June 15, 2021
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Covid Vaccines Speed Up Production Of Antibodies In Those Who Have Recovered From Infection: BHU Study

A new study conducted by Banaras Hindu University, has established that the first dose of the Covid-19 vaccine produces antibodies in those who have recovered from the disease within as short a timespan as 10 days

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Covid Vaccines Speed Up Production Of Antibodies In Those Who Have Recovered From Infection: BHU Study
A young beneficiary receives the first dose of COVID-19 vaccine at a vaccination centre, in New Delhi.
PTI
Covid Vaccines Speed Up Production Of Antibodies In Those Who Have Recovered From Infection: BHU Study
outlookindia.com
2021-05-05T11:08:51+05:30

A pilot study conducted on 20 volunteers has shown that the first dose of coronavirus vaccine helps develop antibodies among Covid-19 recovered persons faster compared to those people who never contracted the virus.

The research highlights the role and benefits of natural antibodies against the SARS-CoV-2 virus responsible for Covid.

The study has established that if a recovered person loses his antibodies after a few months of recovery, his memory cells help produce faster immunity in case of reinfection.

Gyaneshwar Chaubey, a professor of genetics at Banaras Hindu University (BHU) selected 20 volunteers and divided them into two groups, each of 10 participants with an age variation of 42-82 years.

“The first group had people who were infected and recovered from SARS-CoV-2 and the second group of volunteers were those who had never contracted the virus,” Prof Chaubey said.

Participants of both the groups received the first shot of the Covishield vaccine and from the very first week, Prof Chaubey’s team started monitoring the antibodies present in their systems.

“We found that all 10 people who had recovered from Covid-19 have developed detectable antibodies within eight to ten days from the day of immunization. In fact, three participants developed antibodies within seven days” Prof Chaubey said.

“On the other hand, the non-infected group i.e naive people took 3-4 weeks to develop the antibodies,” he said.

Prof Chaubey‘s study is consistent with the views of many noted epidemiologists and doctors who believe that natural immunity can provide longer protection against Covid-19 and such people don’t need to be vaccinated.

Outlook had earlier spoken to experts like noted epidemiologist Dr Jayaprakash Muliyil; Dr Sanjay Rai, President, Indian Public Health Association (IPHA) and vaccine scientist, Dr. Anuradha Dube from the Central Drug Research Institute, Lucknow, and all of them hold the same view that natural antibodies work better than artificial ones acquired through a vaccine.

“In case of diseases like chickenpox, the natural antibodies produced can provide life-long immunity, while vaccines don't provide the same type of immunity,” Dr Muliyil had said adding that “In case of measles, both natural immunity and the one acquired through vaccines, have an equal lifespan.”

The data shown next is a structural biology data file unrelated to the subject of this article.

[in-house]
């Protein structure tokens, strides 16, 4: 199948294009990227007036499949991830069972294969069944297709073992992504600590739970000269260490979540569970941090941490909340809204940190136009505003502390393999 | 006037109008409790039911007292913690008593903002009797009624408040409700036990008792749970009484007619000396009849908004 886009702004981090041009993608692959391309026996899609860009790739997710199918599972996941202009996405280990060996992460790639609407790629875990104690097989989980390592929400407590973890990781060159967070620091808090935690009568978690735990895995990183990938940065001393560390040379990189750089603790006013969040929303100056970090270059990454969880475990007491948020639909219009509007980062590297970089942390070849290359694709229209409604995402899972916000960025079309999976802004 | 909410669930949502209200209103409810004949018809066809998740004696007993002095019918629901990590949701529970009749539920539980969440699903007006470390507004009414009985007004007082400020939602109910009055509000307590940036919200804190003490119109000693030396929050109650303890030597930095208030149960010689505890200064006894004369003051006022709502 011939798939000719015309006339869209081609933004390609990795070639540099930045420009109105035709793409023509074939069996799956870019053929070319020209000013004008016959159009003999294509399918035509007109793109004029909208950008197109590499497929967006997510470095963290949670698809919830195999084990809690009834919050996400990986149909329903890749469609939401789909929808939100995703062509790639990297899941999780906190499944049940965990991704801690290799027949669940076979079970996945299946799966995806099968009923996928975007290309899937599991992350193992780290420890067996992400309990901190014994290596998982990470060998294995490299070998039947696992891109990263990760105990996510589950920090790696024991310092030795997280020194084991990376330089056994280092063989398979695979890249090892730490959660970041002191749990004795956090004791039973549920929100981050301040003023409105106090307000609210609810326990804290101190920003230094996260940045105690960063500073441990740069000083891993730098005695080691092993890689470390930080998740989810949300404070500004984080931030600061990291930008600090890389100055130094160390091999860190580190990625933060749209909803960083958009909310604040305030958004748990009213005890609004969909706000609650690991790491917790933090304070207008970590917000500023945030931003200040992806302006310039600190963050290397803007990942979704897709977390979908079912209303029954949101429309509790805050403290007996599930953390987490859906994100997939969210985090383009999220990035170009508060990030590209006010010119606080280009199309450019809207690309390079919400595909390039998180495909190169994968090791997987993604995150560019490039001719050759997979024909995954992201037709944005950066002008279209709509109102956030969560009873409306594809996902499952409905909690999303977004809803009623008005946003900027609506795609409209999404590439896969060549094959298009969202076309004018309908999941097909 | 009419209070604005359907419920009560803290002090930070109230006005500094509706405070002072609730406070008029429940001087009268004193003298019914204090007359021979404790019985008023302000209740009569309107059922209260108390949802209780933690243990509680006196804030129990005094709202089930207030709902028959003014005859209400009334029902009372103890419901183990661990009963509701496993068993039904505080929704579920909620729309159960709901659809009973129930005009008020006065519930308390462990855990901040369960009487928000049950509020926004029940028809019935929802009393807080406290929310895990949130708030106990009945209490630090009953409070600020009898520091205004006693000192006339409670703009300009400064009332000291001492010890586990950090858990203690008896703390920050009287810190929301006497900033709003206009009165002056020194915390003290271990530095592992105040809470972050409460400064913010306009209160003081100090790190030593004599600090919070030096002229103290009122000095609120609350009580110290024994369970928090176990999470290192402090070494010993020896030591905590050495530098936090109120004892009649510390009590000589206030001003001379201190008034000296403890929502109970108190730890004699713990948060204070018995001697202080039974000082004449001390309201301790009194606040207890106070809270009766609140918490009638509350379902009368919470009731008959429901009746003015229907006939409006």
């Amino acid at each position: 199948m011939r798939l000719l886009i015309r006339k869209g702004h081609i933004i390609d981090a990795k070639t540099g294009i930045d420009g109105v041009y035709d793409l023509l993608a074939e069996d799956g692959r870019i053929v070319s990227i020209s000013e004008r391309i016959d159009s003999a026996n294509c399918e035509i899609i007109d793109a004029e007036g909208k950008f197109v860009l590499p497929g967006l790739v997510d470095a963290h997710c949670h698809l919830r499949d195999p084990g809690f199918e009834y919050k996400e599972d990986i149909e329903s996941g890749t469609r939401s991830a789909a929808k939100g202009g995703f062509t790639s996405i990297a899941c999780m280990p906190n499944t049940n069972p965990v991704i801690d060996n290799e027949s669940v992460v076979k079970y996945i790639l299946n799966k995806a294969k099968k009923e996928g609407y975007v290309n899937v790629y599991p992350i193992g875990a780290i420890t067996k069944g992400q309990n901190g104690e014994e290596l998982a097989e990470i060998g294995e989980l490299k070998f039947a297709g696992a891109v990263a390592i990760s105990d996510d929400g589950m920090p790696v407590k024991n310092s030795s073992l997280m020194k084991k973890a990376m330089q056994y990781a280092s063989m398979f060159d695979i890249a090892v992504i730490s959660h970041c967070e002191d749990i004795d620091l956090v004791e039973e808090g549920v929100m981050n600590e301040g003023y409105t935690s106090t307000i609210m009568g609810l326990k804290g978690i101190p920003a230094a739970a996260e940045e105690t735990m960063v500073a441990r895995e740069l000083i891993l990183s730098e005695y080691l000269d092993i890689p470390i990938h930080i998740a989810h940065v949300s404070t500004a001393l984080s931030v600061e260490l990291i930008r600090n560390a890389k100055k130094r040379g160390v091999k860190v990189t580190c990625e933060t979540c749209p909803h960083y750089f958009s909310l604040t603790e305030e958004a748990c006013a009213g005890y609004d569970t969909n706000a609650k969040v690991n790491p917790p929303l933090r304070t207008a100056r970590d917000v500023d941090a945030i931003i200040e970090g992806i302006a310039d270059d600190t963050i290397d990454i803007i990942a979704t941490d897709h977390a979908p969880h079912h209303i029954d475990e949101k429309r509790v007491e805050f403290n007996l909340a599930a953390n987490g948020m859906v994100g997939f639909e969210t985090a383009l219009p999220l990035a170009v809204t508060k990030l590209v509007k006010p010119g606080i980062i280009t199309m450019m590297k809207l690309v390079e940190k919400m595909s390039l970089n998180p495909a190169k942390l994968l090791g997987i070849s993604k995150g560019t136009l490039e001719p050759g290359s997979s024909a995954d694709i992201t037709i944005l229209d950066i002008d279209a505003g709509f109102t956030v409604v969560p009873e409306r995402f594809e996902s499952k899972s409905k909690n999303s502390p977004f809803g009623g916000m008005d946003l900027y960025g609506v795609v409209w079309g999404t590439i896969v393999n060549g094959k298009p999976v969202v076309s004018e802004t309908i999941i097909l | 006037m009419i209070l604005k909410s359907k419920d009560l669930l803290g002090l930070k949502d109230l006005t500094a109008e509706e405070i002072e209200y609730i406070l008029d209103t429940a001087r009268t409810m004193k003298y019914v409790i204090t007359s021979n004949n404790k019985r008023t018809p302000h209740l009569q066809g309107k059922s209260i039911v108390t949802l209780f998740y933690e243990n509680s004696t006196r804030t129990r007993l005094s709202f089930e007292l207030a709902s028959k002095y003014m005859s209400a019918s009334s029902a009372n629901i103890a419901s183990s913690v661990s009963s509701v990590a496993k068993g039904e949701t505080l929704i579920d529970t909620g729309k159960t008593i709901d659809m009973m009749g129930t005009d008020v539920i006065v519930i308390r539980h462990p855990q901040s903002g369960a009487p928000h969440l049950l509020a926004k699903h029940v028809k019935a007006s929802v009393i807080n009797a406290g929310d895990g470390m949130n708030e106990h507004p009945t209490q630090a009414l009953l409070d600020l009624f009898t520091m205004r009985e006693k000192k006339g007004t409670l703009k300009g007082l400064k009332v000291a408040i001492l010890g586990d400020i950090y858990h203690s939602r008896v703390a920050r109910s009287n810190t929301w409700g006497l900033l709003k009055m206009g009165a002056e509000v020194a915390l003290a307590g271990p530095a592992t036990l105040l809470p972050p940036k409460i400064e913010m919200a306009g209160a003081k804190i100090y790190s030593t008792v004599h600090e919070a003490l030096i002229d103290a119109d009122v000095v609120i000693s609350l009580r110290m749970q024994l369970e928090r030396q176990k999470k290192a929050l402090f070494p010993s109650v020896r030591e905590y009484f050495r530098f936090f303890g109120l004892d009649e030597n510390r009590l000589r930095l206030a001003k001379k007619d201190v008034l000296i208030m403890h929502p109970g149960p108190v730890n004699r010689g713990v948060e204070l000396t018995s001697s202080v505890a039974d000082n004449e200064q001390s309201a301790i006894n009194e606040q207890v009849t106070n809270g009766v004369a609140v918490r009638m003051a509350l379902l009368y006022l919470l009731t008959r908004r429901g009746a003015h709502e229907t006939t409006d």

Reiterating his previous stand, Dr Rai, said that all studies done and published in reputed journals have established that people who have recovered from Covid-19 acquire a longer immunity.

“It is a known fact that natural antibody lasts longer and provides better immunity. We are wasting vaccines by vaccinating those who have recovered from Covid-19,” Dr Rai said.

Prof Chaubey‘s research proves that those who were earlier recovered from Covid-19 took just less than 8 days to develop their antibodies.

Sadly, government research bodies like Indian Council for Medical Research (ICMR) have not made public any study on the severity of disease in reinfected Covid-19 patients.

Experts feel that if government research focuses on this crucial aspect and if it can be proved that reinfection doesn't cause any severity among the Covid-19 recovered people, they can be excluded from the current vaccination drive and these can be used on needy ones.

Since over 1.66 crore people have recovered from Covid-19 in India, the government can save over 3 crore doses.

India is struggling to vaccinate its 70-80 crore population as the two local Covid-19 vaccine manufacturing companies – Serum Institute of India and Bharat Biotech-- have limited production capacity.

Further, prof Chaubey suggests many people in India are asymptotic and they recovered from the infection without their knowledge.

“But it will be hard and expensive to test and segregate them and instead a uniform vaccination drive is needed. But even if we are able to establish one dose is good enough for known Covid-19 recovered people to provide protection, it saves 1.66 crore doses,” he said.


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